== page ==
Figure 5

Follow-up MR images 1.5 years after the surgery. (a) Sagittal T2-weighted MR image showing disappearance of the tumor and collapse of the syrinx. (b and c) Sagittal (b) and axial (c) Gd-enhanced MR images revealing total removal of the tumor. (d and e) Postoperative cervical radiographs, anteroposterior (d) and lateral (e) views, showing good graft bone fusion



The standard surgical approach to intramedullary spinal cord tumor is posterior and typically involves laminectomy or laminoplasty.[ 8 ] Here, after 3D computer simulation our anterior approach provided adequate and safe access for excision of this intradural intramedullary anterolateral tumor at the C6 level.

In the present case, meticulous microsurgical dissection of proximal portions of the feeding artery allowed temporary arterial occlusion with a Sugita AVM Microclip at the tumor edge [Figure 4e and f ]. ICG videoangiography[ 4 ] was then combined with temporary artery occlusion[ 3 ] to differentiate the feeding artery from those supplying the spinal cord. Continuous ICG videoangiography before and after tumor removal helped confirm complete excision of tumor with adequate preservation of the ASA [Figure 4g and h ].


This case study demonstrates how anterior resection (e.g., C5-C7 partial/complete corpectomy/plating) of an anterolateral intramedullary C6 hemangioblastoma may be successfully achieved. Planning based on presurgical simulation with 3D computer graphic images and intraoperative ICG videoangiography with temporary artery occlusion under neuromonitoring helped achieve safe gross total excision of this lesion with preservation of the ASA.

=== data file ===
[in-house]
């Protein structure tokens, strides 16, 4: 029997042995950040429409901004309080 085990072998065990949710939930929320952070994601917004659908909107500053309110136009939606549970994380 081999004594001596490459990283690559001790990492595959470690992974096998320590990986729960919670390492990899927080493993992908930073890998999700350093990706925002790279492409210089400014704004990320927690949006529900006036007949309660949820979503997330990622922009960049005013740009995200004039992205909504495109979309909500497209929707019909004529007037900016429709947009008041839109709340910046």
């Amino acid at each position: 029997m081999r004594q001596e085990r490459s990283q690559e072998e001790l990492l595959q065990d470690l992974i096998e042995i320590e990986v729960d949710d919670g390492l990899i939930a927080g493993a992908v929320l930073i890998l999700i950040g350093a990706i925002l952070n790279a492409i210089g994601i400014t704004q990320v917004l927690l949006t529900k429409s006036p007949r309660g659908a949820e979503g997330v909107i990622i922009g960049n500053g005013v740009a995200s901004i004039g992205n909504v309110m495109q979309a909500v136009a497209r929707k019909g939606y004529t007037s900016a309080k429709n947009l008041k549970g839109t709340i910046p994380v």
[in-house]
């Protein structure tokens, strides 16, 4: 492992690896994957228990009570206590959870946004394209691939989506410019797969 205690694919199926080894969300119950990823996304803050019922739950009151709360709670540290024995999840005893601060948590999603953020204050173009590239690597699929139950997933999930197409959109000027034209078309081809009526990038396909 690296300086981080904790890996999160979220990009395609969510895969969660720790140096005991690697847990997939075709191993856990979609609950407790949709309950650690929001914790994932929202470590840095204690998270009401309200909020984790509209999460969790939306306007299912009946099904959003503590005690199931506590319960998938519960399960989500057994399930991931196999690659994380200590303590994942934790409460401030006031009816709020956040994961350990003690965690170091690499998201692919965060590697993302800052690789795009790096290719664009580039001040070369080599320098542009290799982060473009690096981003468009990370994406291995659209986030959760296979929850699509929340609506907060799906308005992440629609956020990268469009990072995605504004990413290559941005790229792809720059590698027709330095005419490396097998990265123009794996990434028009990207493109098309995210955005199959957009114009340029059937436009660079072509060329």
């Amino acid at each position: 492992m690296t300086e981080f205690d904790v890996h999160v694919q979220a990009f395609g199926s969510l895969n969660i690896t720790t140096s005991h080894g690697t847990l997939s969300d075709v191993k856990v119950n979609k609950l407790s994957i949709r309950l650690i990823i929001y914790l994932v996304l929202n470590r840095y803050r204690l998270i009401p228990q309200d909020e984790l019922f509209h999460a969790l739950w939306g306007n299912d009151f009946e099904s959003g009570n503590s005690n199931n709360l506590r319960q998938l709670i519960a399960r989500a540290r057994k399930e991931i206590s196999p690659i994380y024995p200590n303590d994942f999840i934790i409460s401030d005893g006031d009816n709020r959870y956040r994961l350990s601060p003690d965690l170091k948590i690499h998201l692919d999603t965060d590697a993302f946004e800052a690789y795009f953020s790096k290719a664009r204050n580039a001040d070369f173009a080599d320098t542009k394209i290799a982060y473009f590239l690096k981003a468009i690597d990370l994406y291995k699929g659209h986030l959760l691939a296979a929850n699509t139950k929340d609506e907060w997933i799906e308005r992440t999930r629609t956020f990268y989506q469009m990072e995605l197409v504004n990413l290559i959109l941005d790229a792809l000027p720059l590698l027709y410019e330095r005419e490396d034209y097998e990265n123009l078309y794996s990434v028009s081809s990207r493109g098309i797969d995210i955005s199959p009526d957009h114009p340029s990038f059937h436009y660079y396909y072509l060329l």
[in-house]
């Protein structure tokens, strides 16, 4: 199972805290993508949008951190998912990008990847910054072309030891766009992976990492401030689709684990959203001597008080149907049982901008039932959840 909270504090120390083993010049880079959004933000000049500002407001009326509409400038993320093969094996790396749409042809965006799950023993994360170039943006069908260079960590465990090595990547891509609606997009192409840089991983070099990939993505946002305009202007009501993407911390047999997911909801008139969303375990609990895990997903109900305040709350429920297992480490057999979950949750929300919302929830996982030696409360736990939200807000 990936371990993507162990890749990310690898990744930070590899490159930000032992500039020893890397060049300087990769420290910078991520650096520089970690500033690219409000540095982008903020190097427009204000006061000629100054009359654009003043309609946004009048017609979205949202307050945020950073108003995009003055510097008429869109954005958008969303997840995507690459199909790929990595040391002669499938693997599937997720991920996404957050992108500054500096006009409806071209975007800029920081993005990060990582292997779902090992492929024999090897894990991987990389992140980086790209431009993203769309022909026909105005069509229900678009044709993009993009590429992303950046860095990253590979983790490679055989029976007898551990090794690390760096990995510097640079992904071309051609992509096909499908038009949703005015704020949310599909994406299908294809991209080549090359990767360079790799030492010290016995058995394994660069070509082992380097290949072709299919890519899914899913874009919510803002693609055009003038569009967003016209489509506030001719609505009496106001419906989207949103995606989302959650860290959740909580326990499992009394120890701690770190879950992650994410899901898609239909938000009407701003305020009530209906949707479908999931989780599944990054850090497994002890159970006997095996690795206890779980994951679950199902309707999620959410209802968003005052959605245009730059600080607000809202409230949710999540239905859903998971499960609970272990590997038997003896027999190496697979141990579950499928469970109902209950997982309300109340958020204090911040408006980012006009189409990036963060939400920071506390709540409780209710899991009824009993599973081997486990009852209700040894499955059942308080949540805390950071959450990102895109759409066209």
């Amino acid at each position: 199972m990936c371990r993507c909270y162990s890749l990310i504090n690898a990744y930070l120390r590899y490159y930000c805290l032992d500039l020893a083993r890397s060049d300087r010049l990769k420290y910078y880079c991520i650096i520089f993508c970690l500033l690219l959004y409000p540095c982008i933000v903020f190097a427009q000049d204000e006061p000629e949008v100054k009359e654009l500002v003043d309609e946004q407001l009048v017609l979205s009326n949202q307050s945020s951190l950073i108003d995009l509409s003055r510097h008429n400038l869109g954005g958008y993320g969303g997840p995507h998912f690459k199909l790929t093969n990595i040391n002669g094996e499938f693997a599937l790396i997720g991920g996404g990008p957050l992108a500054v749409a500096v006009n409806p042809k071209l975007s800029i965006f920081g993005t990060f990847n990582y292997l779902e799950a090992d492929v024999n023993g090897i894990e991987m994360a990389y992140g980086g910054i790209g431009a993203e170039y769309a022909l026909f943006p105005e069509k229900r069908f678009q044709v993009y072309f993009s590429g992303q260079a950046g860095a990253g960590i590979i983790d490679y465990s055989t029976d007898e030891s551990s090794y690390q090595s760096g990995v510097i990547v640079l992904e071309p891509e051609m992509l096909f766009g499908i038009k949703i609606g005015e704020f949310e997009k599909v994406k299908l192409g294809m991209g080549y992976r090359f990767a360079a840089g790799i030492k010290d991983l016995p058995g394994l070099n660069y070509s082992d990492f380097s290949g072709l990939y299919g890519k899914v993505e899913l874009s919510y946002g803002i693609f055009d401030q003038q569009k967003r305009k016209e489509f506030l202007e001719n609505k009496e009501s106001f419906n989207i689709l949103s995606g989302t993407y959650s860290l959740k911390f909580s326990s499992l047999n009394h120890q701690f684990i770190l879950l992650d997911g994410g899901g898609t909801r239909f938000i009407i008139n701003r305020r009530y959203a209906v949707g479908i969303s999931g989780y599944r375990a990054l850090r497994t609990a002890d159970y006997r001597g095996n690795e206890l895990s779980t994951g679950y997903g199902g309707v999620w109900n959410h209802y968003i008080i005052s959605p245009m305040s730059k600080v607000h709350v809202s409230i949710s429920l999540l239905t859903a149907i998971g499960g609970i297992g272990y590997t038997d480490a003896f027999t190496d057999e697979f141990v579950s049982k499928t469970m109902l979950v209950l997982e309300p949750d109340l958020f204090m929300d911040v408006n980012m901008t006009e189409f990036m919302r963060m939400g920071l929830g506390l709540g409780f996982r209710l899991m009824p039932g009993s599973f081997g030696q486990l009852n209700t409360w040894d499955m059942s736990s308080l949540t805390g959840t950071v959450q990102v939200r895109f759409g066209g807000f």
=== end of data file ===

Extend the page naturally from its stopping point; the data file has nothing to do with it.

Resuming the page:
Financial support and sponsorship

This work was supported by a Grant-in-Aid for Scientific Research (C) (No. 25462206) to H.I. from the Japan Society for the Promotion of Science.

Conflicts of interest

The authors report no conflicts of interest concerning the materials or methods used in this study or the findings specified in this paper.


1. Baleriaux DL. Spinal cord tumors. Eur Radiol. 1999. 9: 1252-8

2. Brotchi J. Intrinsic spinal cord tumor resection. Neurosurgery. 2002. 50: 1059-63

3. Clark AJ, Lu DC, Richardson RM, Tihan T, Parsa AT, Chou D. Surgical technique of temporary arterial occlusion in the operative management of spinal hemangioblastomas. World Neurosurg. 2010. 74: 200-5

4. Hwang SW, Malek AM, Schapiro R, Wu JK. Intraoperative use of indocyanine green fluorescence videography for resection of a spinal cord hemangioblastoma. Neurosurgery. 2010. 67: ons300-3

5. Iwasaki Y, Koyanagi I, Hida K, Abe H. Anterior approach to intramedullary hemangioblastoma: Case report. Neurosurgery. 1999. 44: 655-7

6. Martin NA, Khanna RK, Batzdorf U. Posterolateral cervical or thoracic approach with spinal cord rotation for vascular malformations or tumors of the ventrolateral spinal cord. J Neurosurg. 1995. 83: 254-61

7. Oppenlander ME, Spetzler RF. Advances in spinal hemangioblastoma surgery. World Neurosurg. 2010. 74: 116-7

8. Pluta RM, Wait SD, Butman JA, Leppig KA, Vortmeyer AO, Oldfield EH. Sacral hemangioblastoma in a patient with von Hippel-Lindau disease. Case report and review of the literature. Neurosurg Focus. 2003. 15: E11-

9. Watanabe K, Watanabe T, Takahashi A, Saito N, Hirato M, Sasaki T. Transcranial electrical stimulation through screw electrodes for intraoperative monitoring of motor evoked potentials. Technical note. J Neurosurg. 2004. 100: 155-60

Leave a Reply

Your email address will not be published. Required fields are marked *